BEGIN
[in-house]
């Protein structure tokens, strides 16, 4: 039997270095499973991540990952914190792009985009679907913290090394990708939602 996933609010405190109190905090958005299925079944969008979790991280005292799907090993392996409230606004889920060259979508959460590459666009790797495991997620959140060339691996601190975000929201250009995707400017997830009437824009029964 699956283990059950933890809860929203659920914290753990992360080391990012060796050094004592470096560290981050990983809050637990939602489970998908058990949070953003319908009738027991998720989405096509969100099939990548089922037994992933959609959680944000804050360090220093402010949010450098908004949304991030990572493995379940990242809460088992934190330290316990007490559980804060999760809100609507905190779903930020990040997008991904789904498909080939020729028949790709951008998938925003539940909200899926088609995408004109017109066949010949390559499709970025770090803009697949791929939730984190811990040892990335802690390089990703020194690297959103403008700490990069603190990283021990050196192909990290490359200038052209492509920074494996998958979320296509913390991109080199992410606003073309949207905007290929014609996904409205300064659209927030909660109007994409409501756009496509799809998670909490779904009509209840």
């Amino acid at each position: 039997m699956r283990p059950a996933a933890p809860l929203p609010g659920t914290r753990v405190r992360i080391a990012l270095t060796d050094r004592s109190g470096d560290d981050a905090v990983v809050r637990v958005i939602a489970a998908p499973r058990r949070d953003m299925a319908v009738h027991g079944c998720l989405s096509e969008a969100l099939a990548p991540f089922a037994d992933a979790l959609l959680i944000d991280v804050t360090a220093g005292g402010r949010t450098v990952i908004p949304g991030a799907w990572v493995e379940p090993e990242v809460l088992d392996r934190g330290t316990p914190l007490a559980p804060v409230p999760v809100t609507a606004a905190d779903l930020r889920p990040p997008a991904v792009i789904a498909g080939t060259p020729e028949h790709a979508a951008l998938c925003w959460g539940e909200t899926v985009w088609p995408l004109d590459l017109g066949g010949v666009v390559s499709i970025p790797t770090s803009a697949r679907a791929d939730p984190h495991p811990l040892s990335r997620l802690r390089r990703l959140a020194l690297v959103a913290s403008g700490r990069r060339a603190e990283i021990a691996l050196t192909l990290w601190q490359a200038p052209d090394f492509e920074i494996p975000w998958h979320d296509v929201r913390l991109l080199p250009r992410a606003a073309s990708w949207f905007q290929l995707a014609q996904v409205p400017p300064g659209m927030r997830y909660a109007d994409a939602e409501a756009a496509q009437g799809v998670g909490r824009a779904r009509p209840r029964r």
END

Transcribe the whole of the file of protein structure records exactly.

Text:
[in-house]
């Protein structure tokens, strides 16, 4: 039997270095499973991540990952914190792009985009679907913290090394990708939602 996933609010405190109190905090958005299925079944969008979790991280005292799907090993392996409230606004889920060259979508959460590459666009790797495991997620959140060339691996601190975000929201250009995707400017997830009437824009029964 699956283990059950933890809860929203659920914290753990992360080391990012060796050094004592470096560290981050990983809050637990939602489970998908058990949070953003319908009738027991998720989405096509969100099939990548089922037994992933959609959680944000804050360090220093402010949010450098908004949304991030990572493995379940990242809460088992934190330290316990007490559980804060999760809100609507905190779903930020990040997008991904789904498909080939020729028949790709951008998938925003539940909200899926088609995408004109017109066949010949390559499709970025770090803009697949791929939730984190811990040892990335802690390089990703020194690297959103403008700490990069603190990283021990050196192909990290490359200038052209492509920074494996998958979320296509913390991109080199992410606003073309949207905007290929014609996904409205300064659209927030909660109007994409409501756009496509799809998670909490779904009509209840």
């Amino acid at each position: 039997m699956r283990p059950a996933a933890p809860l929203p609010g659920t914290r753990v405190r992360i080391a990012l270095t060796d050094r004592s109190g470096d560290d981050a905090v990983v809050r637990v958005i939602a489970a998908p499973r058990r949070d953003m299925a319908v009738h027991g079944c998720l989405s096509e969008a969100l099939a990548p991540f089922a037994d992933a979790l959609l959680i944000d991280v804050t360090a220093g005292g402010r949010t450098v990952i908004p949304g991030a799907w990572v493995e379940p090993e990242v809460l088992d392996r934190g330290t316990p914190l007490a559980p804060v409230p999760v809100t609507a606004a905190d779903l930020r889920p990040p997008a991904v792009i789904a498909g080939t060259p020729e028949h790709a979508a951008l998938c925003w959460g539940e909200t899926v985009w088609p995408l004109d590459l017109g066949g010949v666009v390559s499709i970025p790797t770090s803009a697949r679907a791929d939730p984190h495991p811990l040892s990335r997620l802690r390089r990703l959140a020194l690297v959103a913290s403008g700490r990069r060339a603190e990283i021990a691996l050196t192909l990290w601190q490359a200038p052209d090394f492509e920074i494996p975000w998958h979320d296509v929201r913390l991109l080199p250009r992410a606003a073309s990708w949207f905007q290929l995707a014609q996904v409205p400017p300064g659209m927030r997830y909660a109007d994409a939602e409501a756009a496509q009437g799809v998670g909490r824009a779904r009509p209840r029964r």